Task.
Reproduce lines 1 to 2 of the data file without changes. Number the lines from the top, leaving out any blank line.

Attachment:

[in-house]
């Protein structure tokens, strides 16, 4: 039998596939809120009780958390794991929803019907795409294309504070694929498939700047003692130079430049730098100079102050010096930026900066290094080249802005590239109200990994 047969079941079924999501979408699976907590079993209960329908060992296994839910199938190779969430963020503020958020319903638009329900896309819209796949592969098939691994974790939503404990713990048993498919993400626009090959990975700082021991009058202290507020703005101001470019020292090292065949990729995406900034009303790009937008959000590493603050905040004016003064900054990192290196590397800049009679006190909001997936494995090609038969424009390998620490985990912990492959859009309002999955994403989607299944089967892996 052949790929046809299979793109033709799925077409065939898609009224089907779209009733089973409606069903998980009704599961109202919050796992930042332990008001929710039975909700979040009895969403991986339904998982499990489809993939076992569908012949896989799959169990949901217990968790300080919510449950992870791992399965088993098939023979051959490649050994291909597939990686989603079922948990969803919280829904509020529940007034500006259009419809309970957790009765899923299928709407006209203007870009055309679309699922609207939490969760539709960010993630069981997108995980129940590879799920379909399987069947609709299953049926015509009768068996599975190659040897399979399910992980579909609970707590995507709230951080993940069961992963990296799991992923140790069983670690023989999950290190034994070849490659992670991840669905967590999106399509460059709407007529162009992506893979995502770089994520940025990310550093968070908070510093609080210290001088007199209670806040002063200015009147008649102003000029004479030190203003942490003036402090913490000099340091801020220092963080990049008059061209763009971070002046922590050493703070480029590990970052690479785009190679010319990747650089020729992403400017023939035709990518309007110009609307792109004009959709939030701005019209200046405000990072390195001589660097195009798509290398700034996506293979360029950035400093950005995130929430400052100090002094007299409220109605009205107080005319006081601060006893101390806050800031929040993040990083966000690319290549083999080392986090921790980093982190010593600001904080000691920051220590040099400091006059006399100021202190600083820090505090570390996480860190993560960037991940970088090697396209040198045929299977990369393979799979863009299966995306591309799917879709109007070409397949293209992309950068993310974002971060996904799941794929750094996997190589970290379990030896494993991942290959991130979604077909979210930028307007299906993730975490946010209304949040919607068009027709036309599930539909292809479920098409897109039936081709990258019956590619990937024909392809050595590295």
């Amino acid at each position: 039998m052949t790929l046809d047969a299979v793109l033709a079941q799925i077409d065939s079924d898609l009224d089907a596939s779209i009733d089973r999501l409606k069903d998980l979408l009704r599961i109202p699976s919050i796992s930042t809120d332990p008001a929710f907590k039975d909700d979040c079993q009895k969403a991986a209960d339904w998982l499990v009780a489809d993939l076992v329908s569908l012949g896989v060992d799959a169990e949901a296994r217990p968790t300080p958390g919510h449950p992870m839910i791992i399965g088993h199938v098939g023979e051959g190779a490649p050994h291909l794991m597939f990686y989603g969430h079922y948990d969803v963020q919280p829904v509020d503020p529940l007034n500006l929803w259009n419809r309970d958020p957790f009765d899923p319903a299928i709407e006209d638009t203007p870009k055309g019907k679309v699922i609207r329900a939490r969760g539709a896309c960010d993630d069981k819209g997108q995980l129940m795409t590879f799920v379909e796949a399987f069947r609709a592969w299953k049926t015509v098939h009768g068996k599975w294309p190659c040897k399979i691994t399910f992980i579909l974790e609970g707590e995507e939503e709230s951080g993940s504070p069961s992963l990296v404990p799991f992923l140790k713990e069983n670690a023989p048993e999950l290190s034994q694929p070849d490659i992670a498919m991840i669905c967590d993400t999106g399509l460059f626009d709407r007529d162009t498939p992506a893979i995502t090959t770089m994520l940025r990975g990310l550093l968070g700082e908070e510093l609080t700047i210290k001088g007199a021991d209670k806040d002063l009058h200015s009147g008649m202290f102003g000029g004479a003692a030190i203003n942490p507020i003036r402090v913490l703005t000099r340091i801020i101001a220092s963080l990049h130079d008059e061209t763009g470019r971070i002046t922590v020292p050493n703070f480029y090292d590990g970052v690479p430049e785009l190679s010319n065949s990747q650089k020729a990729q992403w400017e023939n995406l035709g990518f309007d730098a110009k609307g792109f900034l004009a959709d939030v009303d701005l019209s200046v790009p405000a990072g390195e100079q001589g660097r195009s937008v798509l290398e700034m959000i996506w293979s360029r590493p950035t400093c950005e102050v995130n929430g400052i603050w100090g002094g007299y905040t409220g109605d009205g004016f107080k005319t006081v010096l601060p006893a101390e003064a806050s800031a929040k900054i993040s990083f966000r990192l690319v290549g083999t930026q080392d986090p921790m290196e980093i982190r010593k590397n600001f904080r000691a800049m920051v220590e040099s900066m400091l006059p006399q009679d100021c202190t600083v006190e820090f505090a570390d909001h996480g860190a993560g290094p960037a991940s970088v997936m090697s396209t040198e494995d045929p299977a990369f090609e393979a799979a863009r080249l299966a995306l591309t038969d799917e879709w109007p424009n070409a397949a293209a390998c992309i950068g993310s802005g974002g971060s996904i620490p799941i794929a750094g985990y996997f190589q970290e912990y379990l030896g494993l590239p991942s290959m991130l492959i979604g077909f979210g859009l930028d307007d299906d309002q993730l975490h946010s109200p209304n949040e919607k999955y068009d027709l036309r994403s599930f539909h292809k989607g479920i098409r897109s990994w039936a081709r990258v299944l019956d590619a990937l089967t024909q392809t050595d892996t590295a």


[in-house]
């Protein structure tokens, strides 16, 4: 039998596939809120009780958390794991929803019907795409294309504070694929498939700047003692130079430049730098100079102050010096930026900066290094080249802005590239109200990994 047969079941079924999501979408699976907590079993209960329908060992296994839910199938190779969430963020503020958020319903638009329900896309819209796949592969098939691994974790939503404990713990048993498919993400626009090959990975700082021991009058202290507020703005101001470019020292090292065949990729995406900034009303790009937008959000590493603050905040004016003064900054990192290196590397800049009679006190909001997936494995090609038969424009390998620490985990912990492959859009309002999955994403989607299944089967892996 052949790929046809299979793109033709799925077409065939898609009224089907779209009733089973409606069903998980009704599961109202919050796992930042332990008001929710039975909700979040009895969403991986339904998982499990489809993939076992569908012949896989799959169990949901217990968790300080919510449950992870791992399965088993098939023979051959490649050994291909597939990686989603079922948990969803919280829904509020529940007034500006259009419809309970957790009765899923299928709407006209203007870009055309679309699922609207939490969760539709960010993630069981997108995980129940590879799920379909399987069947609709299953049926015509009768068996599975190659040897399979399910992980579909609970707590995507709230951080993940069961992963990296799991992923140790069983670690023989999950290190034994070849490659992670991840669905967590999106399509460059709407007529162009992506893979995502770089994520940025990310550093968070908070510093609080210290001088007199209670806040002063200015009147008649102003000029004479030190203003942490003036402090913490000099340091801020220092963080990049008059061209763009971070002046922590050493703070480029590990970052690479785009190679010319990747650089020729992403400017023939035709990518309007110009609307792109004009959709939030701005019209200046405000990072390195001589660097195009798509290398700034996506293979360029950035400093950005995130929430400052100090002094007299409220109605009205107080005319006081601060006893101390806050800031929040993040990083966000690319290549083999080392986090921790980093982190010593600001904080000691920051220590040099400091006059006399100021202190600083820090505090570390996480860190993560960037991940970088090697396209040198045929299977990369393979799979863009299966995306591309799917879709109007070409397949293209992309950068993310974002971060996904799941794929750094996997190589970290379990030896494993991942290959991130979604077909979210930028307007299906993730975490946010209304949040919607068009027709036309599930539909292809479920098409897109039936081709990258019956590619990937024909392809050595590295």